Guidance on extensions to make certain exemption allocations and elections related to generation-skipping transfer tax

Final regulations regarding circumstances under which an extension of time will be granted to make certain exemption allocations and elections

Guidance on extensions to make certain exemption allocations and elections related to GST

The U.S. Treasury Department and IRS today released final regulations (T.D. 9996) regarding the circumstances and procedures under which an extension of time will be granted under section 2642(g) to make certain exemption allocations and elections related to the generation-skipping transfer (GST) tax. The statutory provision underlying these rules was enacted as part of the “Economic Growth and Tax Relief Reconciliation Act of 2001” (EGTRRA).

The Treasury Department and IRS in April 2008 published proposed regulations (REG-147775-06) providing guidance on the application of section 2642(g) by identifying the standards that the IRS will apply in determining whether to grant a transferor or a transferor’s estate an extension of time to make an allocation of GST exemption, as described in section 2631, to property transferred by the transferor and the following three elections under section 2632: (1) an election under section 2632(b)(3) not to have the automatic allocation of GST exemption apply to a direct skip; (2) an election under section 2632(c)(5)(A)(i) not to have the automatic allocation of GST exemption apply to an indirect skip or to transfers made to a particular trust; and (3) an election under section 2632(c)(5)(A)(ii) to treat any trust as a GST trust for purposes of section 2632(c). In addition, the proposed regulations included procedural requirements for establishing eligibility for the requested relief, including identification of the various persons from whom affidavits would be required.

KPMG observation

The proposed regulations provided that relief would not be granted to revoke an election under section 2632(c)(5)—for example, an election to opt out of the automatic allocation rules or an election to opt in to the automatic allocation rules (GST Trust election).  This proposed rule was criticized by the estate planning community, both because there did not seem to be a reason to exclude these situations from relief and because it prohibited relief for a fairly common mistake—when an election out of automatic allocation of GST exemption was inadvertently attached to a gift tax return but the taxpayer had intended for the trust to be exempt from GST tax (or vice versa). In the preamble to the final regulations, the Treasury Department and the IRS acknowledged that these elections are not irrevocable.  As a result, the final regulations allow requests for relief to revoke such elections and indicate that relief may be granted provided the other requirements of the regulations are satisfied.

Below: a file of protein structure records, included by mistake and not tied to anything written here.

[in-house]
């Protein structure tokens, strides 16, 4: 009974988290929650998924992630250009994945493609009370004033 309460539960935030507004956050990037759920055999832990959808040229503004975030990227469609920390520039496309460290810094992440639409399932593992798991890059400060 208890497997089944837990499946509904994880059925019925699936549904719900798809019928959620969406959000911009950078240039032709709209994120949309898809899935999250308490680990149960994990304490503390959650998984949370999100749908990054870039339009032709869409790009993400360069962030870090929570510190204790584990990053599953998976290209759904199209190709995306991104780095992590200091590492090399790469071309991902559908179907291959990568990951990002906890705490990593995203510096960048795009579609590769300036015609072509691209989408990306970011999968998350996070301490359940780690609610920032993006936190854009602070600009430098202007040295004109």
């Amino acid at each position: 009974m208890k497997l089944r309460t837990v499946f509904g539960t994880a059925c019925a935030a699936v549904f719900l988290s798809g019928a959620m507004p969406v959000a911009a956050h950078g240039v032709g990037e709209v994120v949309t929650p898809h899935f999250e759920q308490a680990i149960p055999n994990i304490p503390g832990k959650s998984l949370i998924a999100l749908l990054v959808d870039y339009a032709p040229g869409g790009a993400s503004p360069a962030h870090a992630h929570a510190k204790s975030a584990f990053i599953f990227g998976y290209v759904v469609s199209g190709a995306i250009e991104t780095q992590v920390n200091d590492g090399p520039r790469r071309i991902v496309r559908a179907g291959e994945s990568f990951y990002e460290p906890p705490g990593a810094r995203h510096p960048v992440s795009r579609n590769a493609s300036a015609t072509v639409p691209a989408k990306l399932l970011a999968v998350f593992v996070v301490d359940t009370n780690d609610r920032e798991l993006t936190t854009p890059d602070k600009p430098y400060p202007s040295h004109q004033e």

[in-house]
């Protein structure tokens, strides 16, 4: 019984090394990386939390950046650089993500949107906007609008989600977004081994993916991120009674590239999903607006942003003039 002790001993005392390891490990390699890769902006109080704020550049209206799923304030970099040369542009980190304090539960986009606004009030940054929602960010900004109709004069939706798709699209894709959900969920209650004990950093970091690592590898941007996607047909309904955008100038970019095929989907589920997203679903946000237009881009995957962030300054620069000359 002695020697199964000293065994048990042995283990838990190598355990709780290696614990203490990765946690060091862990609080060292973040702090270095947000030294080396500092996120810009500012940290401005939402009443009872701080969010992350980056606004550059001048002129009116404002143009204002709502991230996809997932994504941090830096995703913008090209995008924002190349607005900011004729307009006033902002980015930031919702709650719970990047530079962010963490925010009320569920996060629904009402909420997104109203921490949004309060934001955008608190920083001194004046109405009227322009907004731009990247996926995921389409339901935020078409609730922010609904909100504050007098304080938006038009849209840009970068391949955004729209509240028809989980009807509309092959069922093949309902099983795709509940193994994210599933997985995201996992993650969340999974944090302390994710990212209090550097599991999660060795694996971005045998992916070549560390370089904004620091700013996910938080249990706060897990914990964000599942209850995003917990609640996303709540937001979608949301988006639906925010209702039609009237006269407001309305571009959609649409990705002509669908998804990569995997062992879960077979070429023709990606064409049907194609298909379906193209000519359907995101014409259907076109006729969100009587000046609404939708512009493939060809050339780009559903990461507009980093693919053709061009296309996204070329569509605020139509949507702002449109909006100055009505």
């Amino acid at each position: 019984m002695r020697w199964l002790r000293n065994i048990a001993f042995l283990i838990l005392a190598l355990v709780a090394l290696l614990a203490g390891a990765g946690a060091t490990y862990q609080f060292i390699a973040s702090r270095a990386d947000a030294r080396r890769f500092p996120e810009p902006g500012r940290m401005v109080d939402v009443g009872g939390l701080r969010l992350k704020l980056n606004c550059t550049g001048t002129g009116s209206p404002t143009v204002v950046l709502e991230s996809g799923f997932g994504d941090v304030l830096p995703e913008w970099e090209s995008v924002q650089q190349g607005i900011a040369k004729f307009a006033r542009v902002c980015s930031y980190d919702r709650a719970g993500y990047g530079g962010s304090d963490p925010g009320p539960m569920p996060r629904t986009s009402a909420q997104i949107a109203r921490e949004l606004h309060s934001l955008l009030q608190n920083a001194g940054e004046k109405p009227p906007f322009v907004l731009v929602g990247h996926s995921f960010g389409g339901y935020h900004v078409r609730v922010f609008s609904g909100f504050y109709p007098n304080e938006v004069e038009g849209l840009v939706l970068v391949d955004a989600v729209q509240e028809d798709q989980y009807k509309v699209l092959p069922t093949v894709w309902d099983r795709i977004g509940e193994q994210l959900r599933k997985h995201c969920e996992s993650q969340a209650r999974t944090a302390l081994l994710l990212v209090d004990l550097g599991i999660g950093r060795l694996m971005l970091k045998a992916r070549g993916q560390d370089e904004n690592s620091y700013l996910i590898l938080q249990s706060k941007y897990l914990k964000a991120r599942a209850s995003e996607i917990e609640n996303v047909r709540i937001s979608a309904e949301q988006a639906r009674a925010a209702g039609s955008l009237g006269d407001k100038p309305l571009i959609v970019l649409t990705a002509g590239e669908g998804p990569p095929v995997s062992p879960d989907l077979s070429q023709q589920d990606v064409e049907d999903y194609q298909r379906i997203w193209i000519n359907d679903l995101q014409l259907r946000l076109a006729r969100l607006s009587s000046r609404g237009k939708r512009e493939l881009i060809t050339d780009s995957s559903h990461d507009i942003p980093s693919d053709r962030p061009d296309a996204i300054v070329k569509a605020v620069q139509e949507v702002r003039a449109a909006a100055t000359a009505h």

Today’s final regulations finalize those proposed regulations, and although the Treasury Department and IRS state that they are mindful that the proposed regulations were issued 16 years ago, because there have been no intervening legislative or regulatory changes regarding allocations of GST exemption or GST elections and the issues addressed by the commenters on the proposed regulations continue to remain relevant, the Treasury Department and IRS have determined that a new notice of proposed rulemaking or a further opportunity for public comment would be unlikely to generate different comments and would unnecessarily delay final rules to the continued detriment of taxpayers seeking relief.

The Treasury Department and IRS also state that they are currently developing new proposed regulations that will complement the final regulations by addressing the practical effect of a grant of relief and clarifying the interplay between affirmative allocations and automatic allocations.

The final regulations are effective on May 6, 2024.


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